Overview: Rubus caesius Dewberry is a prostrate deciduous shrub growing to 0.2 x 1m.  It's a species of flowering plant in the rose family, related to the blackberry and growing in much the same way. Leaves are similar to that of the Blackberry, although they often remain for a long time on the stems and can turn an attractive shade of red.  Bloom time is in March and April when the plants start to grow white flowers.These are hermaphrodite and pollinated by bees and other beneficial insects, eventually giving way to the berries which are a deep purple/blue when ripe. The berries are tasty but a bit fiddly to pick. Succeeds in well drained soil.



Uses: Understory ground cover. Fruit may be used in jam and pies, while the leaves may be dried for tea.

Biodiversity: Many garden birds enjoy feasting on the berries if grown in an exposed location.  The leaves are sometimes eaten by the larvae of some Lepidoptera species including peach blossom moths. Flowers attractive to a wide range of pollinators and beneficial insects. 

Propagation:  Seed  requires stratification and is best sown in early autumn in a cold frame. Cuttings can be taken of half-ripe wood during the summer. Best through division in early spring or just before leaf-fall in the autumn.


Brief intermission to let you know we're launching our very first Regenerative Landscape Design - Online Interactive Course -  How to Design, Build and Manage Polycultures for Landscapes, Gardens, and Farms

We're super excited about running the course and look forward to providing you with the confidence, inspiration, and opportunity to design, build and manage regenerative landscapes, gardens, and farms that produce food and other resources for humans while enhancing biodiversity.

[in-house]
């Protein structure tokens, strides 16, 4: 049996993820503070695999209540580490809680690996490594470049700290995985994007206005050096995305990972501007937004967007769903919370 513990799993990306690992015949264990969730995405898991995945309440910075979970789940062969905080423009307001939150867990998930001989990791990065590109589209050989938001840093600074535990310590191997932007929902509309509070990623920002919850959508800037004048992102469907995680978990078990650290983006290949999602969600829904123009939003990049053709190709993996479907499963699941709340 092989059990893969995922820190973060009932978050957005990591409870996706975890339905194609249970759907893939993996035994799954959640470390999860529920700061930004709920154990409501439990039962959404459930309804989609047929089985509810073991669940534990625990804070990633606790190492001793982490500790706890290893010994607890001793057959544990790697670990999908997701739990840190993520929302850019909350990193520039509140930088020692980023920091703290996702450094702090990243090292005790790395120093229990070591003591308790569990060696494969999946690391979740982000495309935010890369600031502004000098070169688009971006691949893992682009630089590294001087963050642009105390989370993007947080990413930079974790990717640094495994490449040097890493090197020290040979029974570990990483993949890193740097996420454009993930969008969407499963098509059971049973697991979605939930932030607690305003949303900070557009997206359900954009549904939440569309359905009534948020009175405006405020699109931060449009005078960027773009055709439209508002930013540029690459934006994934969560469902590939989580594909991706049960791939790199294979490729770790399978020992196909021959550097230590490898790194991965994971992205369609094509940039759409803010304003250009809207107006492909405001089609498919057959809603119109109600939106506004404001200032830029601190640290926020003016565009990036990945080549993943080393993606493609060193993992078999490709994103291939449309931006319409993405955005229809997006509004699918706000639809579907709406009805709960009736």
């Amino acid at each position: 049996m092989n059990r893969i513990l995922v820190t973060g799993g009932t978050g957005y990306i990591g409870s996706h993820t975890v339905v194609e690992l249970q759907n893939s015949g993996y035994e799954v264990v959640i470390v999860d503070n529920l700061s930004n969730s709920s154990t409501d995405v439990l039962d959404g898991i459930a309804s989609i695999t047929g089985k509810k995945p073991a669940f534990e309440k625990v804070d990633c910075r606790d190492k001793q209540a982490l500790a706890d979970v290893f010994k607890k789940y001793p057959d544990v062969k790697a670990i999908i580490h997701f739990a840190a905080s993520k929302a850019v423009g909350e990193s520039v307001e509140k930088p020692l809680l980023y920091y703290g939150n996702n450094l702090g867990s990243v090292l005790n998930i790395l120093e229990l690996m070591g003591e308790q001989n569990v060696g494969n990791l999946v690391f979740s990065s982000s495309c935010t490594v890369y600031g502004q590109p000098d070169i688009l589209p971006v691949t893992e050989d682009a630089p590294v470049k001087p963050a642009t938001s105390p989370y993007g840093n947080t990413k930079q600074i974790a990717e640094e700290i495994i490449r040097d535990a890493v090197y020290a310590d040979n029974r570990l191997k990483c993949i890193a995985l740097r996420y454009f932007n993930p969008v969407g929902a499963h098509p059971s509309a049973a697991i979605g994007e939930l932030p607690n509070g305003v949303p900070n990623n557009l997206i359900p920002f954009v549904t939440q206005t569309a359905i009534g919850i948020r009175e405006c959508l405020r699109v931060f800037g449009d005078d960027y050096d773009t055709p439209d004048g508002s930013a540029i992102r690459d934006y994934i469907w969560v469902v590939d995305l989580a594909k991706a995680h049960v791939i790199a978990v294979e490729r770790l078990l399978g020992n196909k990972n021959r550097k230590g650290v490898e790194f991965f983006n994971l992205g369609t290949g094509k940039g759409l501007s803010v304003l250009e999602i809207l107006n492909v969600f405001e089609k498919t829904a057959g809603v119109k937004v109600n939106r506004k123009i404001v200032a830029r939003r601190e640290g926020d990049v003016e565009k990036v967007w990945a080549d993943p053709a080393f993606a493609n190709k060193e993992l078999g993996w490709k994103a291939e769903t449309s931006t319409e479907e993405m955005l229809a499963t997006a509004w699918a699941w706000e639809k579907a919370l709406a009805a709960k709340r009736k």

Regenerative Landscape Design Online Course

You can find out more about the course here to see if it tickles your fancy, and if you subscribe to our newsletter below or you already have subscribed you are welcome to a 20% discount on the full enrollment fees for this course.  Just use the promo code SUB2020 in the section of the registration form to receive your discount. We are looking forward to providing you with this unique online learning experience - as far as we know the very first of its kind, and if you are thinking of reasons why you should do this course and whether this course is suitable for you, take a look here where we lay it all out.


                                                                        


Ground Cover Comfrey - Symphytum grandifolum


Overview: Symphytum grandifolum - Ground Cover Comfrey is a deciduous herbaceous perennial growing to 0.4 x 0.6m at a fast rate.  This rhizomatous perennial is typically grown in borders and shade gardens for its dense attractive and crinkly foliage, and for its spreading nature.  It blooms in April - May, is hermaphrodite and pollinated by bees. Flowers are white and tubular, resembling a bluebell and appearing in clusters. They attract a wide range of interesting insects to the garden. Tolerates most soils and can grow in a moderatly heavy clay soil.


Uses: Shady borders, woodland gardens or shade gardens. There are some named varieties, selected for their ornamental value. Naturalizes in woodland gardens or cottage gardens  where plants can form an attractive ground cover. A dynamic accumulator gathering minerals or nutrients from the soil and storing them in a more bioavailable form - used as fertilizer or to improve mulch.

Biodiversity:  Slugs and snails are attracted to the foliage. An excellent bee plant. Liquid feed can be obtained by soaking the leaves in a small amount of water for a week for an excellent source of potassium to use on other demanding crops.